WolfBrown: On Our Minds

Posts tagged ‘engagement’

Audience Participation

December 5th, 2013

The lights dim, my pupils dilate, the curtain draws. As the anticipation builds, I’m reminded of a roller coaster: the slow clicks of the train as it ascends the first hill. Music stirs, and movement erupts. The tension in the performance rises, manifesting in angular and twisted shapes. I grow anxious. Suddenly, the dancer’s movements grow soft and supple, seemingly reacting to me. It’s as though we are connected, intertwined in our own dance of lead and follow.

Yet I am not on stage. I’m in the audience. In my seat.

When we sit in a theatre, we are not merely “passive observers.” We engage in a continual exchange: the artist on stage transmits a message; we receive and refine said message; then we remit our interpretations and reactions back to the artists, beginning the cycle all over. This relationship between performer and audience — what Erika Fischer-Lichte refers to as the “autopoietic feedback loop” — is complex, with numerous factors at play (e.g., an audience’s proximity to the stage, the quality of the performers, the use of the “fourth wall,” etc.). However, all else being equal, I think we can start to boil this notion down to a basic concept: there is a give and take between audience and performer.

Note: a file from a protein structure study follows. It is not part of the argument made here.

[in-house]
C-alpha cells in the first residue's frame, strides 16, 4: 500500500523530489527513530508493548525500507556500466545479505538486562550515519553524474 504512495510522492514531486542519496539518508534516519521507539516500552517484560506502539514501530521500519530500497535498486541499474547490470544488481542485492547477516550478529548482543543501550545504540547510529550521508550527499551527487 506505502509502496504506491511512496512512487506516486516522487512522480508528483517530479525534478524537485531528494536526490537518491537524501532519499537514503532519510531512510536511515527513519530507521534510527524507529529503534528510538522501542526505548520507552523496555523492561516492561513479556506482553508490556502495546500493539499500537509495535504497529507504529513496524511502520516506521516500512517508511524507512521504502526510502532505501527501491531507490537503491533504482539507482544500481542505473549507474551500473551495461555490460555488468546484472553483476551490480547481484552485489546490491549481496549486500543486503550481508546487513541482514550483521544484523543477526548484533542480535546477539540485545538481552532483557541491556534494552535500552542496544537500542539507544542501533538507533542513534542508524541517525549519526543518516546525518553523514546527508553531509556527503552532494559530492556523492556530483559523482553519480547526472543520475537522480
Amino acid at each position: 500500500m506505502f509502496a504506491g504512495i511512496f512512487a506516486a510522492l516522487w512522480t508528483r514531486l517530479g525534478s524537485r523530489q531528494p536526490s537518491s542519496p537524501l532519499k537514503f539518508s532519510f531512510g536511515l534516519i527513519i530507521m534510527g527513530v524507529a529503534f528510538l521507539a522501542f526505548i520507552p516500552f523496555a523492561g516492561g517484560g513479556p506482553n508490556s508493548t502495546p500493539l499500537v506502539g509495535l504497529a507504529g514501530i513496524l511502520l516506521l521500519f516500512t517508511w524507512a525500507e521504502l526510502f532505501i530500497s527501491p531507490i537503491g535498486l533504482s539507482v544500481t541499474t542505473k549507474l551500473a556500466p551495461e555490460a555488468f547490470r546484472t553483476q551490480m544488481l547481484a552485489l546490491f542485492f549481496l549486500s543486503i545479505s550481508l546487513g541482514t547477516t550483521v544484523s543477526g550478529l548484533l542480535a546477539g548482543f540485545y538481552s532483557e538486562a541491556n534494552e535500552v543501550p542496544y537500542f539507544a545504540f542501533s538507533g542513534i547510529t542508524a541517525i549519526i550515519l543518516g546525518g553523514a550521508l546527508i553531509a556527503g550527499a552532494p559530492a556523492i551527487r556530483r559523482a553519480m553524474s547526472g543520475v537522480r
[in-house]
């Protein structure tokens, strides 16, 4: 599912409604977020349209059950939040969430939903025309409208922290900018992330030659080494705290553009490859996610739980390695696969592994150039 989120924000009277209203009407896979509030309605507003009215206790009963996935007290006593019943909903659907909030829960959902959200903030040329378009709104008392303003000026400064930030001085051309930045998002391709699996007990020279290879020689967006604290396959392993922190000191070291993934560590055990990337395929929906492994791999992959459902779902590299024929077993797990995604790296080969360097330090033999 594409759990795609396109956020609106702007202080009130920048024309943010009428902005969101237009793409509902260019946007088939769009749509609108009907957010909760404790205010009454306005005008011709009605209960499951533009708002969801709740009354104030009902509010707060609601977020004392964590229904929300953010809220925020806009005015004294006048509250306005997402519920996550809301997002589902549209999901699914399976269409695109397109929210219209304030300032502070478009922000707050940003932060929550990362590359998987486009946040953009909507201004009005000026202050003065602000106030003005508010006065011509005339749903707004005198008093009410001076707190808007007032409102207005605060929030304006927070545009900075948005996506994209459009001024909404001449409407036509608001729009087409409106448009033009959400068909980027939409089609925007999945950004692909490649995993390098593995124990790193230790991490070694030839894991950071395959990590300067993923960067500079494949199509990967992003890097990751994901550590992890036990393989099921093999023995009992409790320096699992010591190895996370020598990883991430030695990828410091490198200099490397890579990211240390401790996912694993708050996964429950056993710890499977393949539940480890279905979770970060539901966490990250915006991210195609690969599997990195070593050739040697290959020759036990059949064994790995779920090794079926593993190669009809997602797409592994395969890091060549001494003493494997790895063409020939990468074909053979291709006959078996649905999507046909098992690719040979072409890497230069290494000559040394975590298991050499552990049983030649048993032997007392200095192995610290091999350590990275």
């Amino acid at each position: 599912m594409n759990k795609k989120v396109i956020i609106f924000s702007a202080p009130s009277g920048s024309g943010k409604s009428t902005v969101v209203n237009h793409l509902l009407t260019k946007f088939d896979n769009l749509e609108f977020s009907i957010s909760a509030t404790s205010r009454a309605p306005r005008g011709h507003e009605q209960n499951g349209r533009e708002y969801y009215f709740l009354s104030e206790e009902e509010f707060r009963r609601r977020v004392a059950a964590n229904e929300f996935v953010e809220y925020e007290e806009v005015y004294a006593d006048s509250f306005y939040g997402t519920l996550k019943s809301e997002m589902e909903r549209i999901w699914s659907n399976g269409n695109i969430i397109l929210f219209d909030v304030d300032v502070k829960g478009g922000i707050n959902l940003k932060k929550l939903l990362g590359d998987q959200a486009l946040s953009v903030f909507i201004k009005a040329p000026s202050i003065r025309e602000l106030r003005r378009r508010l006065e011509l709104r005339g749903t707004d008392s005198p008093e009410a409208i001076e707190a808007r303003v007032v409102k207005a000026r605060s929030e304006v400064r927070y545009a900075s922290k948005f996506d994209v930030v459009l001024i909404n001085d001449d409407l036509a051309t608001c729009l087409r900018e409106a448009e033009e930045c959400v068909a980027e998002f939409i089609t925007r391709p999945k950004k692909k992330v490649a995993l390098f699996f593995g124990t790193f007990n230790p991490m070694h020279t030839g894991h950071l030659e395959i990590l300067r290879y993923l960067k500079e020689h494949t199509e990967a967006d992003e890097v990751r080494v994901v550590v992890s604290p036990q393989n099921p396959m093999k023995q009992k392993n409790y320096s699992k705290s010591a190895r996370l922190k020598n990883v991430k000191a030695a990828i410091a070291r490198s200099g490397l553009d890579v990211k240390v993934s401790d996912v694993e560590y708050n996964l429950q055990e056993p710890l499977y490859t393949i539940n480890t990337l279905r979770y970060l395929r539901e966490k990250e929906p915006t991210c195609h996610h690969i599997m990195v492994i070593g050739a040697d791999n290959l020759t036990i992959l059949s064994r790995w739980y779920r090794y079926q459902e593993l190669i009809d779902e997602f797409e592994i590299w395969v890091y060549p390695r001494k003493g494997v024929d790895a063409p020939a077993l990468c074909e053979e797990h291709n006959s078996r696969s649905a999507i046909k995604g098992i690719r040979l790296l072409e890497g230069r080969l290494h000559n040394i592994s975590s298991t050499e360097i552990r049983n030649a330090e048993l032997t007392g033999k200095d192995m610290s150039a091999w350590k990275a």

The artist’s “gift” is quite clear (i.e., the performance), but what is less explicable is the audience’s role in reciprocating. While often abstract, this feedback can also manifest tangibly: a standing ovation, a yawn, or even the absence of sound. And while audiences are ostensibly aware of the many ways they offer feedback to performers, I wonder if they are as aware of the effect this feedback can have on the very performance they are viewing.